9   Tufail and Midwest Hospitality formally executed the lease in March 2008.  It was to be in effect for a five-year period beginning on April 1, 2008 and ending on March 31, 2013.  Midwest Hospitality agreed to pay rent in the amount of $35,000 for the first year, which was to be paid in equal installments on a monthly basis. 

10  Paragraph 5 of the lease specified the intended purposes for which the property may be used:

5. Use of Premises.  Tenant may use and occupy the Premises for any lawful purposes, including, but not limited to, the retail sales, consumption, and delivery of food and beverages which shall include, but not be limited to, Chicken products, Fish products, bread products, salads, sandwiches, dessert items, promotional items, and any other items sold by any Church's Chicken store.

Tufail also made representations in Paragraph 33 of the lease, which provide as follows, in relevant part:

Landlord represents and warrants to Tenant that:

. . . .

(g) no existing restrictions, building and zoning ordinances, or other laws or requirements of any governmental authority prevent the use of the Premises for the purposes set forth in Paragraph 5 . . . .

Landlord hereby acknowledges that Tenant is relying upon all of the foregoing representations and warranties in executing this Lease and that matters so represented and warranted are material ones, and Landlord accordingly agrees that any misrepresentation or breach of such warranty will be reason for Tenant to terminate this Lease.

Furthermore, the lease contained an integration clause providing that the written lease set forth all understandings between Tufail and Midwest Hospitality:

This Lease, the exhibits, rider and addendum, if any, attached hereto and forming a part hereof set forth all the covenants, promises, agreements, conditions, terms, provisions and understandings by and between the Landlord and Tenant concerning the Premises.  There are no other such matters, whether oral or written, between Landlord and Tenant other than are set forth herein.  No change, modification, alteration, amendment, addition or deletion to this Lease shall be binding upon Landlord or Tenant unless it is in writing and executed by the person to be so charged with the same.  Landlord and Tenant have negotiated the terms of this Lease; therefore, this Lease shall not be interpreted or construed against or in favor of any party. 

     11  After the lease was executed, Midwest Hospitality entered the property and began renovation.  It completed some initial preparation work, but did not ultimately complete the renovations.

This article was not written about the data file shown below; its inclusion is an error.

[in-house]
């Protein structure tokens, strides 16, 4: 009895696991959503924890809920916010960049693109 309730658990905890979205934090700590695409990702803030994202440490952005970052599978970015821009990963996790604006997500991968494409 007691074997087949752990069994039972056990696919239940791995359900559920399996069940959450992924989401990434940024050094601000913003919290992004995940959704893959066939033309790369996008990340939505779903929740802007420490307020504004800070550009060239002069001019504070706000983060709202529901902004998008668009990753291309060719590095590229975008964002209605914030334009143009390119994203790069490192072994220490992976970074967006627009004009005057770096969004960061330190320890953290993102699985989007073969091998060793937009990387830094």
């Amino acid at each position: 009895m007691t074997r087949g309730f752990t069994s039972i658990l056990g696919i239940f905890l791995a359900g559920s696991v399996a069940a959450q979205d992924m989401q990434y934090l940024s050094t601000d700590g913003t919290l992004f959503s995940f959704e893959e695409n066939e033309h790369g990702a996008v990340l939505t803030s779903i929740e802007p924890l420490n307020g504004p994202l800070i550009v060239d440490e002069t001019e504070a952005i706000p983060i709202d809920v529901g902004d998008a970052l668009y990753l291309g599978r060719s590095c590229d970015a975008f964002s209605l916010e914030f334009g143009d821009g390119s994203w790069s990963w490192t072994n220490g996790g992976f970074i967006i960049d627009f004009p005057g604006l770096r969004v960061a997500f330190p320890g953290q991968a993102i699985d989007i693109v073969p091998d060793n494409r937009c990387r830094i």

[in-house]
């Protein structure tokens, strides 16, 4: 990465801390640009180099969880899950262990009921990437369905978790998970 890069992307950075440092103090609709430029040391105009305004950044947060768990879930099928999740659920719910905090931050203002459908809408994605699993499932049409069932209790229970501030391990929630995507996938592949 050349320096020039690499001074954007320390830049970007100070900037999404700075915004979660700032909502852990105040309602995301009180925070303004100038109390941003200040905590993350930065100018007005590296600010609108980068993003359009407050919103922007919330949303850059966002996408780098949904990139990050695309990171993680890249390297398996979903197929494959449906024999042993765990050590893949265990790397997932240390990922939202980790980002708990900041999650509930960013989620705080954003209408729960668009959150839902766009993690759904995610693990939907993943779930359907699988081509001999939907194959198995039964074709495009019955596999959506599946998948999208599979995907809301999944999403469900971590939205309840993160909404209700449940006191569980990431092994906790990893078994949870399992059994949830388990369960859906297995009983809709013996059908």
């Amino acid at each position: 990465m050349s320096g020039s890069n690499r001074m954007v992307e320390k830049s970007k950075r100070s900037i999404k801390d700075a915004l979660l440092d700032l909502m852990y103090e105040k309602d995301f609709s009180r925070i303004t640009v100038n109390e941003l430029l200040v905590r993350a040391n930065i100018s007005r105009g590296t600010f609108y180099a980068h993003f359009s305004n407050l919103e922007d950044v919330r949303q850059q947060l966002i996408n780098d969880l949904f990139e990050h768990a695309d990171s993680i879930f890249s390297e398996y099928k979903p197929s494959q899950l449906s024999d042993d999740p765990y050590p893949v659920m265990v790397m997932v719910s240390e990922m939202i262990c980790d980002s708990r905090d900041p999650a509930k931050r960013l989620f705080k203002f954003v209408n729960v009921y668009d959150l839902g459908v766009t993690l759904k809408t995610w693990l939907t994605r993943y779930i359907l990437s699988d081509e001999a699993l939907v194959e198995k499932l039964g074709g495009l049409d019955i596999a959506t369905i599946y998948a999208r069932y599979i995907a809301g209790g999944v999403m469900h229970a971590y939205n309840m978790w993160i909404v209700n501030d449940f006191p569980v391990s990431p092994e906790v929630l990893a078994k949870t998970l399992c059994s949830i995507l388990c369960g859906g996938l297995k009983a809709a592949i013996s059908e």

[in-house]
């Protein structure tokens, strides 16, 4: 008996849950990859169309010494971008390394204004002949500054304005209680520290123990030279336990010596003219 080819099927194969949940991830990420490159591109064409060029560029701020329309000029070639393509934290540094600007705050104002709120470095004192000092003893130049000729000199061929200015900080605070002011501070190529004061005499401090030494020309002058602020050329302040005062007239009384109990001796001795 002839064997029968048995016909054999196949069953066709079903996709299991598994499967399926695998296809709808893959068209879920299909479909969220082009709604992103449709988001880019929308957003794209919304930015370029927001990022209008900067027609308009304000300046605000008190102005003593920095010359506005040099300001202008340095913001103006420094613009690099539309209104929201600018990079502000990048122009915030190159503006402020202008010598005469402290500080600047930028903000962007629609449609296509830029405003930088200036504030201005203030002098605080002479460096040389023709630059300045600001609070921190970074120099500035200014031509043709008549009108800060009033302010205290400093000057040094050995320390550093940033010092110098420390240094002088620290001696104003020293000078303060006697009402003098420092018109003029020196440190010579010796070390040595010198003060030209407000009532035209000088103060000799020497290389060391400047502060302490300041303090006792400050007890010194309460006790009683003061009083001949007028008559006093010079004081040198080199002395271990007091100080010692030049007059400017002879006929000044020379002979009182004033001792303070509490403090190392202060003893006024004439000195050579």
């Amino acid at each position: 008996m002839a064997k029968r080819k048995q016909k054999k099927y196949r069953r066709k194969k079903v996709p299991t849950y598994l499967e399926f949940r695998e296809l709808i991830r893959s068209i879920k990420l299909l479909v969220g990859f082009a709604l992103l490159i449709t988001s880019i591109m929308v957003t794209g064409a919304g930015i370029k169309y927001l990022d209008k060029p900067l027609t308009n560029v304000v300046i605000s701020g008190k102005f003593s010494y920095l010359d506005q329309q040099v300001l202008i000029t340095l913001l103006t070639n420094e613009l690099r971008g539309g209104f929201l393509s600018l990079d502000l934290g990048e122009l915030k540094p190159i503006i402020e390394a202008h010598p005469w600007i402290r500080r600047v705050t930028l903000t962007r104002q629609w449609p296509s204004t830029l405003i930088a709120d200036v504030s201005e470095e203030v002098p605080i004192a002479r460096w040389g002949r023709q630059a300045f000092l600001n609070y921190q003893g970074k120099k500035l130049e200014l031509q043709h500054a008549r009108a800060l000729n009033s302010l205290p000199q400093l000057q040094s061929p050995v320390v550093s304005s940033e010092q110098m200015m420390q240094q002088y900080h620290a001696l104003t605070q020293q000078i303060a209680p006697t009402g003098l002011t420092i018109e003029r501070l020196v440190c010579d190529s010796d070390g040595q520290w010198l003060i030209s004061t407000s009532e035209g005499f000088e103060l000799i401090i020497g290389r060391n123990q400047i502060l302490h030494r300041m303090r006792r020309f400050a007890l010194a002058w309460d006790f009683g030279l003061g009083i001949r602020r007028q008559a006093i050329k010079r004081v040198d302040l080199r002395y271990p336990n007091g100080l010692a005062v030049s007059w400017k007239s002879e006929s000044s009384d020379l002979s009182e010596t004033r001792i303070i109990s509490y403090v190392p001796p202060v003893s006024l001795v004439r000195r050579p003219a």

12  The renovation work ended in May 2008 when Midwest Hospitality was informed that it needed to obtain a special use permit in order to operate a fast-food restaurant with a drive-through at the property.  A special use permit is a particular type of permit required by the City of Milwaukee in order to use a property for certain purposes under the zoning code.  Although a sit-down restaurant[3] is classified as a "Permitted Use," a fast-food restaurant[4] is classified as a "Limited Use" requiring a special use permit. 

13  Upon being advised of the permit requirement, Midwest Hospitality applied for a special use permit to operate a Church's Chicken fast-food restaurant with a drive-through on the property.  The application was met with opposition by community groups that opposed adding a Church's Chicken restaurant to the neighborhood.[5]

14  Despite the opposition, the City of Milwaukee Board of Zoning Appeals ultimately approved Midwest Hospitality's application for a special use permit in a written decision issued on September 22, 2008.  The special use permit was issued subject to certain conditions, which are set forth in relevant part as follows:

10. That this use, both fast-food/carry-out and drive-through, closes by 9:00 p.m.

11. That this Special Use is granted for a period of one (1) year, commencing with the date hereof. 

At trial, a Midwest Hospitality representative testified that the conditions in the special use permit changed the business's profitability forecast and rendered the operation of a Church's Chicken restaurant on the property not worth the investment:

Q.  And now could you have run the Church's Chicken at 1635 West North with restrictions on the evening hours to 9:00 p.m. and a new review by [the Board of Zoning Appeals] every year?

A.  No way.  It would just be impossible.  It wouldn't even be worth the investment. . . .  [The 9:00 closing restriction] changed our forecast that we had in mind for the profitability of this business . . . .

15  After the special use permit was approved, Midwest Hospitality notified Tufail that it would stop paying rent.  It sent a letter to Tufail arguing that it was not responsible for the lease payments because a special use permit was required to operate a Church's Chicken fast-food restaurant with a drive-through.  It therefore contended that Tufail made a false representation and that it was entitled to terminate the lease before the five-year term expired.